UCSF is at the forefront of the laboratory-to-bedside success story for transplantation, with a robust and rigorous research program that directly contributes to overall advances in this field. UCSF faculty members regularly receive competitive grants from the National Institutes of Health for transplant research in a variety of areas, including clinical trials.
“I went into transplant surgery because it was the most interesting, challenging and rewarding field — with research work and clinical work particularly pertinent to each other,” says Nancy Ascher, MD, PhD, chair of the Department of Surgery and a transplant surgeon. “At UCSF, we take what we learn through research in basic science and clinical trials, and we use it to improve patient care. This is translational medicine, and it is the very center of what we are doing in our transplant program.”
Leaders in the Transplant Field
UCSF basic science and clinical researchers are leaders in the transplant field, pursuing studies on a variety on issues that affect patient outcomes — from preservation, utilization and allocation of organs to surgical techniques, pre- and post-transplant care, pharmaceutical development, and the role of the immune system in organ rejection. Among the current UCSF research initiatives are:
- Living donors for liver and kidney transplants: The shortage of donor organs is a major obstacle to the success of transplant science. Chris Freise, MD, is leading a team that is achieving significant advances in the use of laparoscopic surgery to remove kidneys from living donors. This technique uses a small surgical incision and is much more comfortable for the patient, opening the door for more donors. UCSF is a national leader in research on liver donation from living donors.
- Islet cell transplantation: UCSF research teams are conducting several major clinical trials of this procedure under the leadership of transplant surgeons Andrew M. Posselt, MD, PhD, and Peter Stock, MD, PhD. In this procedure, islet cells are extracted from the pancreas of a deceased donor and injected into a patient with severe type 1 diabetes, in hopes of pushing back the disease. Islet cells normally produce insulin, which regulates glucose, but in people with type 1 diabetes, islet cells do not perform this function. Islet cell transplantation shows tremendous potential as a successful treatment for type 1 diabetes.
- Immune system response and organ rejection: Today’s transplant successes would not be possible without immunosuppressive medications, which stave off the immune system’s rejection of donor organs. But the lifesaving medications have long-term risks and uncomfortable side effects. In one study, UCSF researchers are looking at the development of safer drugs to prevent rejection and provide alternatives to immune suppressants. Led by Qizhi Tang, PhD, the team is investigating whether the body’s natural process for regulating its immune system, which is attributed to T-regulatory cells, can be harnessed to prevent transplant rejection. In a national study led by Sandy Feng, MD, PhD, researchers are investigating the effect of gradual withdrawal of immunosuppressive medications on the health of a select group of liver transplant patients who appear to be less prone to organ rejection. Preliminary results are encouraging, and the research is continuing. The overall goal of the study is to identify some type of biomarker that can determine whether a transplant patient will need the medications. In studies led by Flavio Vincenti, MD, UCSF researchers are receiving international attention for their development of less risky nonsteroid immune suppressants to combat organ rejection.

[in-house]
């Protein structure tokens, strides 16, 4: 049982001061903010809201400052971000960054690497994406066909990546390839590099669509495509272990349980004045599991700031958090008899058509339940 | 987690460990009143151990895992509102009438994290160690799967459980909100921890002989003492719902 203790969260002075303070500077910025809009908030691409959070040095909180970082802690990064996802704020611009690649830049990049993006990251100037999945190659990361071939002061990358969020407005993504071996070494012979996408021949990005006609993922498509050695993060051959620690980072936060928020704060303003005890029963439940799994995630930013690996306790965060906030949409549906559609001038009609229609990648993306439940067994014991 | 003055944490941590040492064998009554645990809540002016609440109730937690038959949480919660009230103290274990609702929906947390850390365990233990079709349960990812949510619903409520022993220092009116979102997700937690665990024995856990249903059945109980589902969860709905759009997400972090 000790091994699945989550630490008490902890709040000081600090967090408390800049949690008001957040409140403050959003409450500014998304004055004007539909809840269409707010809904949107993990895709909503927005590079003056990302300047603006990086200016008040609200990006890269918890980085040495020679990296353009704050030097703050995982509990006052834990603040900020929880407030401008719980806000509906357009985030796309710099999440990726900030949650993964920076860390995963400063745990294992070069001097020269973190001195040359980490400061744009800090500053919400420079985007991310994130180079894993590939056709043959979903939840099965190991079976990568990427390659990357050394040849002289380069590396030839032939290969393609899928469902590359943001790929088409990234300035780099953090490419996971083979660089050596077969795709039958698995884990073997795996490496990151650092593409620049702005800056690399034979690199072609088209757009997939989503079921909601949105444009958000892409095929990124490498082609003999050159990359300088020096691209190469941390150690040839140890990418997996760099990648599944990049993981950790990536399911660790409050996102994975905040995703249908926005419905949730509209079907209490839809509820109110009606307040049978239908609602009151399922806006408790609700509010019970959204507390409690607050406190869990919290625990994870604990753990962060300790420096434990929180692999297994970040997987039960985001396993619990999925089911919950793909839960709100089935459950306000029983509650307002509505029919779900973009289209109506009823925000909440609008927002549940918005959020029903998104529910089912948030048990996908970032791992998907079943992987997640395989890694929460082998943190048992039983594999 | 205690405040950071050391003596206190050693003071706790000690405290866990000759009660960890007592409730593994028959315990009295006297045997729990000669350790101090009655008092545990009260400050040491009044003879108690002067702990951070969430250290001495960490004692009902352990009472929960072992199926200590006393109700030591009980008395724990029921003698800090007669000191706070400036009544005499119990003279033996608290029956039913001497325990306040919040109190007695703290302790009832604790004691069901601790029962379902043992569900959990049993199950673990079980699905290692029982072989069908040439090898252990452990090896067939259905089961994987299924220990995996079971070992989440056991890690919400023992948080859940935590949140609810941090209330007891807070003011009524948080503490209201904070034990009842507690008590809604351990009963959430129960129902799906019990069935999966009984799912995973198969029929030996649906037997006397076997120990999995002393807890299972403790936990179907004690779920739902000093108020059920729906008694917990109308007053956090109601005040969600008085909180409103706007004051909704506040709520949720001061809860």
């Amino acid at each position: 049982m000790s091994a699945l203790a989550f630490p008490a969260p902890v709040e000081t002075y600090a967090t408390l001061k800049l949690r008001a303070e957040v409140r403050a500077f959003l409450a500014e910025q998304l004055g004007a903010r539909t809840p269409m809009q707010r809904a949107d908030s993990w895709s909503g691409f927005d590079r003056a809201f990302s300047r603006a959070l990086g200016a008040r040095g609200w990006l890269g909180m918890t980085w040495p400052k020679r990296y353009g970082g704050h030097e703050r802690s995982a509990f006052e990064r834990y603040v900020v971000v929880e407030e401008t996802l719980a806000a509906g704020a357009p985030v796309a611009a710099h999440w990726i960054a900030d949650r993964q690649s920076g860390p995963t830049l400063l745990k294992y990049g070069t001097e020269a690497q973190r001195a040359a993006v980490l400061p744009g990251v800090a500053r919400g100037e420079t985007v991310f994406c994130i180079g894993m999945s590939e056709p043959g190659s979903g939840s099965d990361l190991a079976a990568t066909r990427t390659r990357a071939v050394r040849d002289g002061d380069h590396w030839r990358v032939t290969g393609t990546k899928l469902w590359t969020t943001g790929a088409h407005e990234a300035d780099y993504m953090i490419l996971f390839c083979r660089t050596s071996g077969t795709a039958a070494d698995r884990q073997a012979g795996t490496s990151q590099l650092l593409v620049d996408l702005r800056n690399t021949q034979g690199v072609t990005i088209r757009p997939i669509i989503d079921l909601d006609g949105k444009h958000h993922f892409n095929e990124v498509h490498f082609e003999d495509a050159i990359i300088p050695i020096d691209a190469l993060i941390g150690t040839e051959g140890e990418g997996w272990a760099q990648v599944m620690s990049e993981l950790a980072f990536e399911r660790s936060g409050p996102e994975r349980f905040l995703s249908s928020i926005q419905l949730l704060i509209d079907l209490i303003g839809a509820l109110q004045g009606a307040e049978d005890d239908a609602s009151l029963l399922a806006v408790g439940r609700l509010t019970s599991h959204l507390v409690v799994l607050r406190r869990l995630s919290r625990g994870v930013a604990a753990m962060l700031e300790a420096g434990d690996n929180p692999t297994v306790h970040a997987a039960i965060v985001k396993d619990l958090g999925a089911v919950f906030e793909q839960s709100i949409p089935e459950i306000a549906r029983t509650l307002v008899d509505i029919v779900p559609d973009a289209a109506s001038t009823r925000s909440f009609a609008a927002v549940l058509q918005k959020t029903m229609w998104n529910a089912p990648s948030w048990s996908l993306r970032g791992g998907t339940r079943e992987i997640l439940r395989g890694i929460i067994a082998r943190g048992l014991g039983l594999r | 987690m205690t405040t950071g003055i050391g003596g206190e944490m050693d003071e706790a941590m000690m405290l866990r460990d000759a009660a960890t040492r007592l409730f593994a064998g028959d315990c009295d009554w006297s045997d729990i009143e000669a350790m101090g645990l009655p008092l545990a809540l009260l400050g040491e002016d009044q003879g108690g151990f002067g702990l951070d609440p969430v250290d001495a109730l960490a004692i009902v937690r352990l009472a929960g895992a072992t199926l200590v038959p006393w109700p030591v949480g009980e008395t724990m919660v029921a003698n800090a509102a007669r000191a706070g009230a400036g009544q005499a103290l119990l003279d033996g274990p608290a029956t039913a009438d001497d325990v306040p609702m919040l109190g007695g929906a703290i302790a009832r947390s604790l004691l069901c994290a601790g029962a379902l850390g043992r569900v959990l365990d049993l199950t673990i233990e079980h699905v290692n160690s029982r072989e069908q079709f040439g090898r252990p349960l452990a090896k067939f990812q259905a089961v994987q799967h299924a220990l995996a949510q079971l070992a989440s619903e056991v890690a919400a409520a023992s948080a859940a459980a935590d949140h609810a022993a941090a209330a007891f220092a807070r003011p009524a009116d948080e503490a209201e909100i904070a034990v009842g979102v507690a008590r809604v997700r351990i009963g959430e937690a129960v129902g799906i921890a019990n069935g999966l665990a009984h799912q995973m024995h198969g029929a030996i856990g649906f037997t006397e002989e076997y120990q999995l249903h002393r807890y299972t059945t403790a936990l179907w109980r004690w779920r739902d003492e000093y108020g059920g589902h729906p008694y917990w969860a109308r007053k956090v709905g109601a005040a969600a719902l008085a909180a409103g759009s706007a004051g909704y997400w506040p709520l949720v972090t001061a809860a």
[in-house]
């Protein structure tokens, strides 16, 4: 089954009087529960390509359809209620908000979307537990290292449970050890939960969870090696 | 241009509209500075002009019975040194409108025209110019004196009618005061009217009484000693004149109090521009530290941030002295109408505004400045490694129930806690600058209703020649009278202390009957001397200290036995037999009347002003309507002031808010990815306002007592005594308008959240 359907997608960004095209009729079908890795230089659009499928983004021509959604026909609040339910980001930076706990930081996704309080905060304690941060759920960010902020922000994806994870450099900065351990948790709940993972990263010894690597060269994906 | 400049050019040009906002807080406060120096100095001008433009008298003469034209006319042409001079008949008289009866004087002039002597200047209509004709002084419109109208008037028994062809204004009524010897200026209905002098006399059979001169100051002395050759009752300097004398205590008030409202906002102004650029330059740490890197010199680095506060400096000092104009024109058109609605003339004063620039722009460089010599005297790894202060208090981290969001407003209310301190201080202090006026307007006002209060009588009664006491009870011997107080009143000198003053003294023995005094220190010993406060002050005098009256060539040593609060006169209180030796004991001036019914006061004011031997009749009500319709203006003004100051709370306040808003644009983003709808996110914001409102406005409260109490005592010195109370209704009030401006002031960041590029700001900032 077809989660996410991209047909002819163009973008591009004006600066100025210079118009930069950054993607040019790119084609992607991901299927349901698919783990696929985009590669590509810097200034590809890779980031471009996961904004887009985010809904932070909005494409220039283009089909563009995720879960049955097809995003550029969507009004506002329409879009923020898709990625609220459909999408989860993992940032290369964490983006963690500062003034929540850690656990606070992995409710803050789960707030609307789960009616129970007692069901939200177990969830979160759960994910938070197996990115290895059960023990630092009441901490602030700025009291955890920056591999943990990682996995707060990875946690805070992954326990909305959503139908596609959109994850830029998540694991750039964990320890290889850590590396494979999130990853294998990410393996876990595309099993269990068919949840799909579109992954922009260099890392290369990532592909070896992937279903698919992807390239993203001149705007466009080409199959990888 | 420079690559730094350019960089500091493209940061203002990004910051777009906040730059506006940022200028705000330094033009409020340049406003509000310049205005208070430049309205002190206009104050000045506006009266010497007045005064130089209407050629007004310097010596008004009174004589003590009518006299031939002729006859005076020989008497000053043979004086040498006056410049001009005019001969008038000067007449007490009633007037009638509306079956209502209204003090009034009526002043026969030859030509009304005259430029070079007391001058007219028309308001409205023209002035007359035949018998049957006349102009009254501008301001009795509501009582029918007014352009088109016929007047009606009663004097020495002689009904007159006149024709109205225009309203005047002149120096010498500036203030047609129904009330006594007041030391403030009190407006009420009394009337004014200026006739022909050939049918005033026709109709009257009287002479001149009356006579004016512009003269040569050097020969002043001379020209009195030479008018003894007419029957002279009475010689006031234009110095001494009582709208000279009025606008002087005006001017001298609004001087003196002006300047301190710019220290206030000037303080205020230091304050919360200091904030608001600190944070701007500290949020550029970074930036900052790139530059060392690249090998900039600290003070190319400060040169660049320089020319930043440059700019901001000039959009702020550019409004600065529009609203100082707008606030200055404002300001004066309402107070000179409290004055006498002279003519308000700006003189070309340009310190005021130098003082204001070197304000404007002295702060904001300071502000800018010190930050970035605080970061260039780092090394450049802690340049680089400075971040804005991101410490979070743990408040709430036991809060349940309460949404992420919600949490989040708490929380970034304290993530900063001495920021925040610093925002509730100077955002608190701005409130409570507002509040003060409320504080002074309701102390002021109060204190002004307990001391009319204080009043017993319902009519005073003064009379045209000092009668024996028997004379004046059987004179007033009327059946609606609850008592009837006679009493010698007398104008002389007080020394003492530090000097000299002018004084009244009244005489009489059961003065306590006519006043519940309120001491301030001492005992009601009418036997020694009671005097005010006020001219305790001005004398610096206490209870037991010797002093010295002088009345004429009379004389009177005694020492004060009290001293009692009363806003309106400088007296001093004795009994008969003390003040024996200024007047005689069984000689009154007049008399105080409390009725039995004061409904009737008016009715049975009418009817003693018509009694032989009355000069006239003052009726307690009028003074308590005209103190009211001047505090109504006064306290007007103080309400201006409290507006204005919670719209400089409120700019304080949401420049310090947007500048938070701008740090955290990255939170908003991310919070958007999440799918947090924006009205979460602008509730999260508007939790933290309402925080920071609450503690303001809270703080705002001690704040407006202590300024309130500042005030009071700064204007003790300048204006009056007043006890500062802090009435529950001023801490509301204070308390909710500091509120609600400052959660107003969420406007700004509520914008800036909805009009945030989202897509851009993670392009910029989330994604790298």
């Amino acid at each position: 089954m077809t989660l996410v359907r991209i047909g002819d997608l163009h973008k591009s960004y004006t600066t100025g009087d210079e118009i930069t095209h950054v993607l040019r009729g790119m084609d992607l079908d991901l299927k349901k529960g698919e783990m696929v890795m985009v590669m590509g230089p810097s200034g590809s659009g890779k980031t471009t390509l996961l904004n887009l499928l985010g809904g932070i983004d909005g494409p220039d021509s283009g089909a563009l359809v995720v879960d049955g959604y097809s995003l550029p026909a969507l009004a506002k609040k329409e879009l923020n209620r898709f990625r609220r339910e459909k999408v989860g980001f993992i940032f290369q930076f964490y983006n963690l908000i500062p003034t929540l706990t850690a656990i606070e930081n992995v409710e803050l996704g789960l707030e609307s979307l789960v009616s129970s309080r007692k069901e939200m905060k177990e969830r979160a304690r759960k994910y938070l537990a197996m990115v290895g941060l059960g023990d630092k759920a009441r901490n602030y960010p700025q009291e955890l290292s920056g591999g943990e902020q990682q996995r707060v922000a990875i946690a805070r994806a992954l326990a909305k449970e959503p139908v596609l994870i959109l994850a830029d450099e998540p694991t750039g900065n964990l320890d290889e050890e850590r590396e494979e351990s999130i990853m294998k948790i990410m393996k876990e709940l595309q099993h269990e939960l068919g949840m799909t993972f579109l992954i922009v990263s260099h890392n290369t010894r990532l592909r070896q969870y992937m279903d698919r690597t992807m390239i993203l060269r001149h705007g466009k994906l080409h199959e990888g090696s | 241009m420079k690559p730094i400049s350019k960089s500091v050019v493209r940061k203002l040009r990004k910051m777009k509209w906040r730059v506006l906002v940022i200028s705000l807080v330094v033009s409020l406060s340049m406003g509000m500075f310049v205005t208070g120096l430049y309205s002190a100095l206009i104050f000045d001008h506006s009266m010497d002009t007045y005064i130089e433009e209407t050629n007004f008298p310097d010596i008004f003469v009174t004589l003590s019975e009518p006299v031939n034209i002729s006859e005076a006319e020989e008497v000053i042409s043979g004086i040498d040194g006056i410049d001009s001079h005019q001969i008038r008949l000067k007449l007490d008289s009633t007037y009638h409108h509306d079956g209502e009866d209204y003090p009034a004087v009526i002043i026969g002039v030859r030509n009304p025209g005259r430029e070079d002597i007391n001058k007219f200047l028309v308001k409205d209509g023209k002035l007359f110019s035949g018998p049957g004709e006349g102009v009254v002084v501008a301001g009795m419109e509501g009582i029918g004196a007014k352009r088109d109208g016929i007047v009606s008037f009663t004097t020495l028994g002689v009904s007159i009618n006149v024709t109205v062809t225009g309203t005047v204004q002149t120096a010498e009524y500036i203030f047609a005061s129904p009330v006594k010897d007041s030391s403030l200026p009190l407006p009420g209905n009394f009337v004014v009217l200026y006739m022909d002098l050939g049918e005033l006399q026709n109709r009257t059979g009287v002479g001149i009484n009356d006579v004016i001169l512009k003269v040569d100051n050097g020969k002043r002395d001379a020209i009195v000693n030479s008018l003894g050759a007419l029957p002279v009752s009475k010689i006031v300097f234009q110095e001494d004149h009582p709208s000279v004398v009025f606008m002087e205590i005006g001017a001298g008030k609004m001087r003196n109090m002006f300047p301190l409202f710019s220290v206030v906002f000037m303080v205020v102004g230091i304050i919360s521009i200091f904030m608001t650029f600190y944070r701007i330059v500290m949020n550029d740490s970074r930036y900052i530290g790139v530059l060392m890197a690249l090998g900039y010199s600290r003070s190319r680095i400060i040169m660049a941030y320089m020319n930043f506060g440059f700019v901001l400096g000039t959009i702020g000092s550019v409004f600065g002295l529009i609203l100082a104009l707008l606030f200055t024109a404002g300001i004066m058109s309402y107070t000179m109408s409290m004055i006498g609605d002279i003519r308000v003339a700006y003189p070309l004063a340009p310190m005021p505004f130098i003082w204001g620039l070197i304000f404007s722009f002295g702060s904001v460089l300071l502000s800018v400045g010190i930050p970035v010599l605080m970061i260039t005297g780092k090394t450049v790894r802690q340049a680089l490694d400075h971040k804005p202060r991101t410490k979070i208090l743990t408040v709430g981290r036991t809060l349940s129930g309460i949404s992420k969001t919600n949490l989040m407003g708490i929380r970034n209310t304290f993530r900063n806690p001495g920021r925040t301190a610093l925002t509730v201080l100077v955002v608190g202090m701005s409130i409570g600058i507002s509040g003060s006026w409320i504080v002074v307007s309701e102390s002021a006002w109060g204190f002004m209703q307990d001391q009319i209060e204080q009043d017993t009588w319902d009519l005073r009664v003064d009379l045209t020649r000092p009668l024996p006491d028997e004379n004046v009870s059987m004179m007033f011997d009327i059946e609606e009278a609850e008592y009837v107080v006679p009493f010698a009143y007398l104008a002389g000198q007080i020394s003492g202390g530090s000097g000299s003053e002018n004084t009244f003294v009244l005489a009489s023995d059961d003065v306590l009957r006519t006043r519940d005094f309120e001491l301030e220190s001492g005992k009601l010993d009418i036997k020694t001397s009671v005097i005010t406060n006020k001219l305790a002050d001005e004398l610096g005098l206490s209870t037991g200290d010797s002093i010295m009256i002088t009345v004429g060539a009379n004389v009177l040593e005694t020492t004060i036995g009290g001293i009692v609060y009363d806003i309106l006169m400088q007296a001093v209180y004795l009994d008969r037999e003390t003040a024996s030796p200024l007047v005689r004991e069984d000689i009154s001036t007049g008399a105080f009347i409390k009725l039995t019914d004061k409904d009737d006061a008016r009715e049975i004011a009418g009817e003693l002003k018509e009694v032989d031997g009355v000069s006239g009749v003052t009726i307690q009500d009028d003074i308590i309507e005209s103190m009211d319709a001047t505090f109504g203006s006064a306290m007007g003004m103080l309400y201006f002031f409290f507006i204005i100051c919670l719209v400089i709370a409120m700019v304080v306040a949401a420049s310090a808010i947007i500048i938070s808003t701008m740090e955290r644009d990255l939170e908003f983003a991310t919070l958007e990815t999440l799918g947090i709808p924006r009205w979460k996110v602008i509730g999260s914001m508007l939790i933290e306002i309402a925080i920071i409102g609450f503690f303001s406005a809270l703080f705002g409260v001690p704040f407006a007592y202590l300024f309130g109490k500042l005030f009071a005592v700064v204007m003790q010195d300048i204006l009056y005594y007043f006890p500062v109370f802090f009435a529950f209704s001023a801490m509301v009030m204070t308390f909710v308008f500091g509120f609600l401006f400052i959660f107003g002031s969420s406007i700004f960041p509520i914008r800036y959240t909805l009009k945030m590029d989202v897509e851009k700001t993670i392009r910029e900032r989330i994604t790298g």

- Bridge to transplant for lung patients: Patients with acute respiratory failure who are candidates for a lung transplant often die before donor organs are found or readied for surgery. UCSF is a leader in the use of an external breathing machine that acts as a bridge to transplant, keeping lung patients alive until the procedure is possible. UCSF research shows that treating lung transplant patients with extracorporeal membrane oxygenation, or ECMO, is a viable therapy much earlier in the course of disease than previously thought, thereby providing more time to locate donor organs. UCSF is a global leader in keeping patients healthy on ECMO for weeks or even months.
- Transplants for HIV-positive patients: UCSF has pioneered successful kidney, liver and pancreas transplant procedures in HIV-positive patients, who were once considered poor candidates for transplant because of their declining health and weakened immune systems. With many HIV-positive people now living longer, healthier lives, thanks to antiretroviral therapy, UCSF has looked at the potential of transplantation for these patients. Results of a clinical trial conducted by Peter Stock, MD, PhD, showed that transplantation is a viable option for HIV-positive people with organ failure. Ongoing research is investigating the immune system response of post-transplant HIV-positive patients and the potential for heart and lung transplants in HIV-positive patients.
Christopher E. Friese, MD, FACS
Other Promising Studies
Among many other studies, UCSF researchers are investigating a blood or urine test to identify organ rejection that would be less invasive than a tissue biopsy, and they also are investigating the development of an implantable, artificial kidney with the potential for eliminating the need for dialysis.
“The physicians and scientists who come and stay at UCSF are those who are looking for the next generation of medical and surgical advances — the new, exciting things,” says John Roberts, MD, chief of the UCSF Transplant Service. “In the UCSF environment, they can advance an idea, figure out how to make it work and see progress. We support developing and implementing new strategies.”